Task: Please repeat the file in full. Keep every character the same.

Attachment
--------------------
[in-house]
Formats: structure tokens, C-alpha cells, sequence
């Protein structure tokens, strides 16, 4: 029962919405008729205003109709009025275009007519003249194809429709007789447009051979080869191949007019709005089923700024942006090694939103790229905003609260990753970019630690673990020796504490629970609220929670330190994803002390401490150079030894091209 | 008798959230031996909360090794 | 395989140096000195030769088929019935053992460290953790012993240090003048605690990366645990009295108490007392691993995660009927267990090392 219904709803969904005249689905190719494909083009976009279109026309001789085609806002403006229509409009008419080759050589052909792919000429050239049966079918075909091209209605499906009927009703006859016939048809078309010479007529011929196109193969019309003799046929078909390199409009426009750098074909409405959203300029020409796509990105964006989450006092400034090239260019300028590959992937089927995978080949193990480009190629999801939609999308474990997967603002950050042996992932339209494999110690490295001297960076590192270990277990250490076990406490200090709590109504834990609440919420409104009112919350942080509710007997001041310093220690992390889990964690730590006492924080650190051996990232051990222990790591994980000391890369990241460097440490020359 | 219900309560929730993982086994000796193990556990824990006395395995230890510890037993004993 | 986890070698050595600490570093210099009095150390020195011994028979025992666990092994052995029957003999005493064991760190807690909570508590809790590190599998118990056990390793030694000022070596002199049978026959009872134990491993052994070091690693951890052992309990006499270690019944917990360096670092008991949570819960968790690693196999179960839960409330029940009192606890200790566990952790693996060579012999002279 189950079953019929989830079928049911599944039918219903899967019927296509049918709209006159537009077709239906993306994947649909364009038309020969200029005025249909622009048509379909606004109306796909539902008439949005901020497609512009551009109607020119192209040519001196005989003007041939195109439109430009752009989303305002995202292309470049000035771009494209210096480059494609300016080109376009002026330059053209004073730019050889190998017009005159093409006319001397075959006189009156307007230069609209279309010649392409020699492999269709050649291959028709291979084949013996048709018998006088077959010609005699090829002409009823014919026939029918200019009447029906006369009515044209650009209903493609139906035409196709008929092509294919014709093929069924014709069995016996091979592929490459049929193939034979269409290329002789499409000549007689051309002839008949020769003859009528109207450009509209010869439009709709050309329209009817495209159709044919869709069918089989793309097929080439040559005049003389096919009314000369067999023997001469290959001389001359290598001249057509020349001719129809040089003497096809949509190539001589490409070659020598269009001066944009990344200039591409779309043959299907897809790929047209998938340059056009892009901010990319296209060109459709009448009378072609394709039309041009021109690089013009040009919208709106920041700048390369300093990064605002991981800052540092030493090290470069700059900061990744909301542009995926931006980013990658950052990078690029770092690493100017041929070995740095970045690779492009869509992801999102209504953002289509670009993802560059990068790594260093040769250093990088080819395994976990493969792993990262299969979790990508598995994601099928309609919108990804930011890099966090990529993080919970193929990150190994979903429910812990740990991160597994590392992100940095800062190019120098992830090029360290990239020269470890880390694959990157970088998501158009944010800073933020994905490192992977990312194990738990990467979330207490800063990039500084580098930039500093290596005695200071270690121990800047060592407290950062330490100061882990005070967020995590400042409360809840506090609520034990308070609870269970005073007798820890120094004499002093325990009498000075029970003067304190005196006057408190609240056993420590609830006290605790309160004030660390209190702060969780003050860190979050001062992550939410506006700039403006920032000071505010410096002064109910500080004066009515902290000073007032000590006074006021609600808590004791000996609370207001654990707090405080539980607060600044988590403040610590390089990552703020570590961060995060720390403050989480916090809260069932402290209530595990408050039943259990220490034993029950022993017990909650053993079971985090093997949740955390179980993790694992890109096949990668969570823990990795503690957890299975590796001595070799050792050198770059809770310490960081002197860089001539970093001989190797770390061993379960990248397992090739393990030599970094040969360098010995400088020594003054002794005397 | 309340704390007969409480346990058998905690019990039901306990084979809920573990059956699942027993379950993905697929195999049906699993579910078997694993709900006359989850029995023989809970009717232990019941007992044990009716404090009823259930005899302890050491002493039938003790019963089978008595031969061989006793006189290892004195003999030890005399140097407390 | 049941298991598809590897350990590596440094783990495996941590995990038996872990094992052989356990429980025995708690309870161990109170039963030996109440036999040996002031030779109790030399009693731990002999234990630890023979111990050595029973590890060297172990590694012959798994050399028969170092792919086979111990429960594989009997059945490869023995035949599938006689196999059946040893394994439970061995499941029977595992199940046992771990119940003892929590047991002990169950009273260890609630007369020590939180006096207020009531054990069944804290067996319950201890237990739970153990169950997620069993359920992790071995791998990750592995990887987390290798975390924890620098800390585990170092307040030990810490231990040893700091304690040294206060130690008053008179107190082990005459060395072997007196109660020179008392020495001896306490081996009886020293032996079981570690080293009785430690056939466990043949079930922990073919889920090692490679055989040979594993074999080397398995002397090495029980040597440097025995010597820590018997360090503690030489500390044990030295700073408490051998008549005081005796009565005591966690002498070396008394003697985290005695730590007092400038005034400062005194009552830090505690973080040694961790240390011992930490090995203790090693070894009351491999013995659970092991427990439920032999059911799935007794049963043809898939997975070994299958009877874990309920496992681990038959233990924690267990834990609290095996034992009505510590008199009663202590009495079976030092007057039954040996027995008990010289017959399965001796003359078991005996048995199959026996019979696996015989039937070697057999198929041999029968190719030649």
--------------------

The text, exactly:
[in-house]
Formats: structure tokens, C-alpha cells, sequence
């Protein structure tokens, strides 16, 4: 029962919405008729205003109709009025275009007519003249194809429709007789447009051979080869191949007019709005089923700024942006090694939103790229905003609260990753970019630690673990020796504490629970609220929670330190994803002390401490150079030894091209 | 008798959230031996909360090794 | 395989140096000195030769088929019935053992460290953790012993240090003048605690990366645990009295108490007392691993995660009927267990090392 219904709803969904005249689905190719494909083009976009279109026309001789085609806002403006229509409009008419080759050589052909792919000429050239049966079918075909091209209605499906009927009703006859016939048809078309010479007529011929196109193969019309003799046929078909390199409009426009750098074909409405959203300029020409796509990105964006989450006092400034090239260019300028590959992937089927995978080949193990480009190629999801939609999308474990997967603002950050042996992932339209494999110690490295001297960076590192270990277990250490076990406490200090709590109504834990609440919420409104009112919350942080509710007997001041310093220690992390889990964690730590006492924080650190051996990232051990222990790591994980000391890369990241460097440490020359 | 219900309560929730993982086994000796193990556990824990006395395995230890510890037993004993 | 986890070698050595600490570093210099009095150390020195011994028979025992666990092994052995029957003999005493064991760190807690909570508590809790590190599998118990056990390793030694000022070596002199049978026959009872134990491993052994070091690693951890052992309990006499270690019944917990360096670092008991949570819960968790690693196999179960839960409330029940009192606890200790566990952790693996060579012999002279 189950079953019929989830079928049911599944039918219903899967019927296509049918709209006159537009077709239906993306994947649909364009038309020969200029005025249909622009048509379909606004109306796909539902008439949005901020497609512009551009109607020119192209040519001196005989003007041939195109439109430009752009989303305002995202292309470049000035771009494209210096480059494609300016080109376009002026330059053209004073730019050889190998017009005159093409006319001397075959006189009156307007230069609209279309010649392409020699492999269709050649291959028709291979084949013996048709018998006088077959010609005699090829002409009823014919026939029918200019009447029906006369009515044209650009209903493609139906035409196709008929092509294919014709093929069924014709069995016996091979592929490459049929193939034979269409290329002789499409000549007689051309002839008949020769003859009528109207450009509209010869439009709709050309329209009817495209159709044919869709069918089989793309097929080439040559005049003389096919009314000369067999023997001469290959001389001359290598001249057509020349001719129809040089003497096809949509190539001589490409070659020598269009001066944009990344200039591409779309043959299907897809790929047209998938340059056009892009901010990319296209060109459709009448009378072609394709039309041009021109690089013009040009919208709106920041700048390369300093990064605002991981800052540092030493090290470069700059900061990744909301542009995926931006980013990658950052990078690029770092690493100017041929070995740095970045690779492009869509992801999102209504953002289509670009993802560059990068790594260093040769250093990088080819395994976990493969792993990262299969979790990508598995994601099928309609919108990804930011890099966090990529993080919970193929990150190994979903429910812990740990991160597994590392992100940095800062190019120098992830090029360290990239020269470890880390694959990157970088998501158009944010800073933020994905490192992977990312194990738990990467979330207490800063990039500084580098930039500093290596005695200071270690121990800047060592407290950062330490100061882990005070967020995590400042409360809840506090609520034990308070609870269970005073007798820890120094004499002093325990009498000075029970003067304190005196006057408190609240056993420590609830006290605790309160004030660390209190702060969780003050860190979050001062992550939410506006700039403006920032000071505010410096002064109910500080004066009515902290000073007032000590006074006021609600808590004791000996609370207001654990707090405080539980607060600044988590403040610590390089990552703020570590961060995060720390403050989480916090809260069932402290209530595990408050039943259990220490034993029950022993017990909650053993079971985090093997949740955390179980993790694992890109096949990668969570823990990795503690957890299975590796001595070799050792050198770059809770310490960081002197860089001539970093001989190797770390061993379960990248397992090739393990030599970094040969360098010995400088020594003054002794005397 | 309340704390007969409480346990058998905690019990039901306990084979809920573990059956699942027993379950993905697929195999049906699993579910078997694993709900006359989850029995023989809970009717232990019941007992044990009716404090009823259930005899302890050491002493039938003790019963089978008595031969061989006793006189290892004195003999030890005399140097407390 | 049941298991598809590897350990590596440094783990495996941590995990038996872990094992052989356990429980025995708690309870161990109170039963030996109440036999040996002031030779109790030399009693731990002999234990630890023979111990050595029973590890060297172990590694012959798994050399028969170092792919086979111990429960594989009997059945490869023995035949599938006689196999059946040893394994439970061995499941029977595992199940046992771990119940003892929590047991002990169950009273260890609630007369020590939180006096207020009531054990069944804290067996319950201890237990739970153990169950997620069993359920992790071995791998990750592995990887987390290798975390924890620098800390585990170092307040030990810490231990040893700091304690040294206060130690008053008179107190082990005459060395072997007196109660020179008392020495001896306490081996009886020293032996079981570690080293009785430690056939466990043949079930922990073919889920090692490679055989040979594993074999080397398995002397090495029980040597440097025995010597820590018997360090503690030489500390044990030295700073408490051998008549005081005796009565005591966690002498070396008394003697985290005695730590007092400038005034400062005194009552830090505690973080040694961790240390011992930490090995203790090693070894009351491999013995659970092991427990439920032999059911799935007794049963043809898939997975070994299958009877874990309920496992681990038959233990924690267990834990609290095996034992009505510590008199009663202590009495079976030092007057039954040996027995008990010289017959399965001796003359078991005996048995199959026996019979696996015989039937070697057999198929041999029968190719030649």